26o. CAREX Linnaeus sect. STELLULATAE Kunth, Enum. Pl. 2: 399. 1837.
A. A. Reznicek
Plants cespitose, short-rhizomatous. Culms brown at base, exceeding leaves. Leaves: basal sheaths not fibrous; sheath fronts membranous, sheaths of proximal cauline leaves smooth or very weakly transversely rugose, sheaths of distal leaves with at least narrow hyaline or white-hyaline band; blades V-shaped in cross section when young, widest 0.8–5 mm wide, glabrous. Inflorescences racemose, with (1–)2–10 spikes; bracts sheathless, with inconspicuous blades, at least (1.5–)2 times as long as wide; lateral spikes gynecandrous, pistillate, or staminate, sessile, without prophylls; terminal spike gynecandrous, pistillate, or staminate. Proximal pistillate scales with apex obtuse to acute or cuspidate. Perigynia spreading, at least the proximal, veined on abaxial face, veined or veinless on adaxial face, stipitate, broadly ovate to lanceolate, usually plano-convex (to slightly biconvex in C. exilis and C. interior), base rounded to cordate, with spongy tissue, margins acutely angled, apex ± abruptly beaked, glabrous; beak 0.25–1.6 mm, with abaxial suture, margins often serrulate, apex shortly bidentate. Stigmas 2. Achenes biconvex, much smaller than bodies of perigynia; styles deciduous.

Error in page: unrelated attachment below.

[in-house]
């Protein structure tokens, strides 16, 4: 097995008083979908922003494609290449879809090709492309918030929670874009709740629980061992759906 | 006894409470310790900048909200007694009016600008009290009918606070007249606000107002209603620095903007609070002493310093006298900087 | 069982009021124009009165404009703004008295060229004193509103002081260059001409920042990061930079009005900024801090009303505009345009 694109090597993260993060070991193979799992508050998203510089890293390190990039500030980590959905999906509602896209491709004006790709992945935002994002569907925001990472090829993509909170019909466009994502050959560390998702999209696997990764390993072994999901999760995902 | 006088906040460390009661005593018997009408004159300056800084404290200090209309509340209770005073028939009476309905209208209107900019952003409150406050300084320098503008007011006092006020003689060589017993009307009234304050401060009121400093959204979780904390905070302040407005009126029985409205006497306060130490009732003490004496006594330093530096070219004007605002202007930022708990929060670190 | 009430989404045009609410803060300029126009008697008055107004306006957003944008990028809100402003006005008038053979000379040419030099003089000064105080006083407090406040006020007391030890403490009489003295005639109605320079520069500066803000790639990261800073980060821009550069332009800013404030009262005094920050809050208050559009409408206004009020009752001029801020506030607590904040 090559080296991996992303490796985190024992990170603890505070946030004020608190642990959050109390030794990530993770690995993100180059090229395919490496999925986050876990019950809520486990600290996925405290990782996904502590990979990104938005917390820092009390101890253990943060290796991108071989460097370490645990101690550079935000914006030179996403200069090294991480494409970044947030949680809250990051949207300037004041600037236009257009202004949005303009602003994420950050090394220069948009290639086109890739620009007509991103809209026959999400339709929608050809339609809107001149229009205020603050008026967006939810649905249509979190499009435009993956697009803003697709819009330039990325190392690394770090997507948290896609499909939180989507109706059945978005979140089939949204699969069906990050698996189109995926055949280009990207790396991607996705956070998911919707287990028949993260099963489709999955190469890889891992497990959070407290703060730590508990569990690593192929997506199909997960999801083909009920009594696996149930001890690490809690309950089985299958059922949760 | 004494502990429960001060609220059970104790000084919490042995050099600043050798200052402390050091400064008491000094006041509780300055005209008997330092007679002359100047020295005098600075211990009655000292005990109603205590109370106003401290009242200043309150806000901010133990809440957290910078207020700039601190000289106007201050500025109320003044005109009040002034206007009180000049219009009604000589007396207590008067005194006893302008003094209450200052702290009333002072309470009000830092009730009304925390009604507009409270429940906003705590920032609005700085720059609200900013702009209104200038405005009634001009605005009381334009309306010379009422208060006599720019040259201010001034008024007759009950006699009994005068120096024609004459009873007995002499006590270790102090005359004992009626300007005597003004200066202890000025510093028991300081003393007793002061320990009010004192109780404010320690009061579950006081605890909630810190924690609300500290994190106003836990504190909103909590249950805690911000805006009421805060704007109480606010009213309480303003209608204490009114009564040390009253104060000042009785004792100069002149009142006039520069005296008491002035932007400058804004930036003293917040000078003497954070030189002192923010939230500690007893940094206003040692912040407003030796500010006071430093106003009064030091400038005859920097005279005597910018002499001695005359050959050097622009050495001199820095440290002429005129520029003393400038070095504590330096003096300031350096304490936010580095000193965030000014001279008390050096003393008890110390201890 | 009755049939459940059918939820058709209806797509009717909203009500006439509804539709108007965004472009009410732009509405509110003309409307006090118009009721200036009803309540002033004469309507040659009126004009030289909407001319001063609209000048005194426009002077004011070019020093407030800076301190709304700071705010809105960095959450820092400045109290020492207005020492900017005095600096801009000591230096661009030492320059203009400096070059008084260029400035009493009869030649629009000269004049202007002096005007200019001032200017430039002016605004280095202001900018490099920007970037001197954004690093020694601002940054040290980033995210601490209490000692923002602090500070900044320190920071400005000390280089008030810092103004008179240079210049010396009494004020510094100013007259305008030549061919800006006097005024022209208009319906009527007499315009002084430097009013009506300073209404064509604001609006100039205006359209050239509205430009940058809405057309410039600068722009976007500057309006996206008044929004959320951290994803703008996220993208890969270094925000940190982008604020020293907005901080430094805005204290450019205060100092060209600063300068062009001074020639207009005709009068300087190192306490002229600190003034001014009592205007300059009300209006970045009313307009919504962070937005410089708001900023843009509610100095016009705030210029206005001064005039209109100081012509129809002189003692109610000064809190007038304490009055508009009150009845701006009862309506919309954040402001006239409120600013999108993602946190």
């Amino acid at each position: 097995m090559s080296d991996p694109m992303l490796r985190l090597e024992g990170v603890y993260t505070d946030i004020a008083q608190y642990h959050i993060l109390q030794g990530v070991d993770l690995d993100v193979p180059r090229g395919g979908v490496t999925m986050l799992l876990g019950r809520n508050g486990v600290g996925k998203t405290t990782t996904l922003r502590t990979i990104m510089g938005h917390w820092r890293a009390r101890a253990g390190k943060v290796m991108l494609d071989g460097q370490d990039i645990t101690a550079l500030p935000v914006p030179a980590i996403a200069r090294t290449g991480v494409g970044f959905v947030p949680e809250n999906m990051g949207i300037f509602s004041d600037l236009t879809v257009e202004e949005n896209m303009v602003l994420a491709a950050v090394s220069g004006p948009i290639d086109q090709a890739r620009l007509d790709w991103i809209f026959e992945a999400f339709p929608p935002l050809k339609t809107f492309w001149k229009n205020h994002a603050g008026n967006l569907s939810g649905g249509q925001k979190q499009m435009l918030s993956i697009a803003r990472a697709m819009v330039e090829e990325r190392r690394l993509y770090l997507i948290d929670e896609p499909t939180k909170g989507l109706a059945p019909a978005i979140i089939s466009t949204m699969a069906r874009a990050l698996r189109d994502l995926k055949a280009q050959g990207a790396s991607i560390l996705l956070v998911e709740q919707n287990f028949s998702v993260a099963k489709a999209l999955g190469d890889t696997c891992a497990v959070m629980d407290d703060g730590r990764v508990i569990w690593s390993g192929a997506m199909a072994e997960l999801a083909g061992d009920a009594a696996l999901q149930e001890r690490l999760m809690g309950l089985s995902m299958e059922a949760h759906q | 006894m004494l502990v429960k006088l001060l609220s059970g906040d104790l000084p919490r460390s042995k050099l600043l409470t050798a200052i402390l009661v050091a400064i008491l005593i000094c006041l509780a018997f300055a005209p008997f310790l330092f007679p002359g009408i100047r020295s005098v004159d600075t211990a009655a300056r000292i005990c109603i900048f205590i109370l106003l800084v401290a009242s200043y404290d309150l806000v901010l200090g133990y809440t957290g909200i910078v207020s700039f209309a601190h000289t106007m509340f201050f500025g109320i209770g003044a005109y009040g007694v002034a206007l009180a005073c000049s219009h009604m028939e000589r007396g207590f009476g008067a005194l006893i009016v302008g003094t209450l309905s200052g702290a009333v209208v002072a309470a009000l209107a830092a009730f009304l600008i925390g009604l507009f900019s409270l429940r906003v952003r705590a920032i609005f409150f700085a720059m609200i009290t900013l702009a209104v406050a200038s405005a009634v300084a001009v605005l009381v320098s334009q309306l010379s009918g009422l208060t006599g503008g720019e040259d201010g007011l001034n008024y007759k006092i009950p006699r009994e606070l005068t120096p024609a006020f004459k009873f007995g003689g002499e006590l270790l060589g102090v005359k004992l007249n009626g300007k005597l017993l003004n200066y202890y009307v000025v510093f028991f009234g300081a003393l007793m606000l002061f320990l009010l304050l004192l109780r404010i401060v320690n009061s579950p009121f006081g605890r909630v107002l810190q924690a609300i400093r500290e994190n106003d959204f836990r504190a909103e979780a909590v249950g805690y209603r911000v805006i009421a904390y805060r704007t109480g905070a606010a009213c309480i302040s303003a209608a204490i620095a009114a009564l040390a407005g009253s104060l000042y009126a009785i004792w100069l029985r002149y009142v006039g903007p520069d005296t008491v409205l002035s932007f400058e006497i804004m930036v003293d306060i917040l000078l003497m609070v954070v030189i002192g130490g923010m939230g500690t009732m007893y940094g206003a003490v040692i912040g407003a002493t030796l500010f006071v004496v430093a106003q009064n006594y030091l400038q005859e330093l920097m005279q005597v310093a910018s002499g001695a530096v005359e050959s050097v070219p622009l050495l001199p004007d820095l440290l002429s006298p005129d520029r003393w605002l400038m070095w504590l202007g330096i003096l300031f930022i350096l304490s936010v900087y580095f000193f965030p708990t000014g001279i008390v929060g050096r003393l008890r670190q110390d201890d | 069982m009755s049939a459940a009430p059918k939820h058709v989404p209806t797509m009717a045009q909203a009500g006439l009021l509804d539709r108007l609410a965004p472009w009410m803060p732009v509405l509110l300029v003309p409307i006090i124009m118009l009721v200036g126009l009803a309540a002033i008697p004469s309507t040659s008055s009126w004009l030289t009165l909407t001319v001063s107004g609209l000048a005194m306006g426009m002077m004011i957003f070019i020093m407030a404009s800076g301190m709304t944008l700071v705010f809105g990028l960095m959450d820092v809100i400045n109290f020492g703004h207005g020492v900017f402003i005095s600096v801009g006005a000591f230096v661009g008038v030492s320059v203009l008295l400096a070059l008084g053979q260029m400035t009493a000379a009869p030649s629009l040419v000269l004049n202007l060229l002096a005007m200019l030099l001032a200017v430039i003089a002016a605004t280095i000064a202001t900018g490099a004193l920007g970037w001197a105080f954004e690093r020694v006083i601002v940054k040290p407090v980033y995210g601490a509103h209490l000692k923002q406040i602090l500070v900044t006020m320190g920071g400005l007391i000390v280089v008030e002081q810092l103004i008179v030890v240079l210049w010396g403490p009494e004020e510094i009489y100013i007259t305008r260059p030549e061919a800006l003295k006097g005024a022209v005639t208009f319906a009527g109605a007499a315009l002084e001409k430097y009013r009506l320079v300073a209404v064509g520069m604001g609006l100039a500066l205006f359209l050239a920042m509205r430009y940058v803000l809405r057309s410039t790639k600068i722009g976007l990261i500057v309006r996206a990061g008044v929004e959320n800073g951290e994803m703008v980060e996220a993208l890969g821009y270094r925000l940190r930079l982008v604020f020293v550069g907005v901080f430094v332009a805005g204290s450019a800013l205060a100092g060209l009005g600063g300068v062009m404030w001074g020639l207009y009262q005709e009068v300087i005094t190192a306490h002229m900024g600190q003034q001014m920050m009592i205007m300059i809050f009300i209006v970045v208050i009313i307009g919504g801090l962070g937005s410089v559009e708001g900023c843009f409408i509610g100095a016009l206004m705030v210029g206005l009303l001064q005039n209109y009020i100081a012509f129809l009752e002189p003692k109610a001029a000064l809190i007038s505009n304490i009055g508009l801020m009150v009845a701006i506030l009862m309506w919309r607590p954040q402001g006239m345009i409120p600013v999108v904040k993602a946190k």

Species ca. 15 (8 in the flora): North America, Mexico, Central America, n South America, Eurasia, Australia, New Zealand, Hawaii.
Carex sect. Stellulatae is a difficult section in which differences among species can be subtle and identification may require careful observation of perigynium shape and size. Perigynia in the section rapidly narrow towards the apex of the spikes, obscuring the shape differences among species. The perigynium or two just above the staminate portion of the spikes are sometimes misshapen. Therefore, for identification purposes, it is best to examine the third or fourth perigynium above the staminate part of the spikes.
Reznicek, A. A. and P. W. Ball. 1980. The taxonomy of Carex sect. Stellulatae in North America north of Mexico. Contr. Univ. Michigan Herb. 14: 153–203.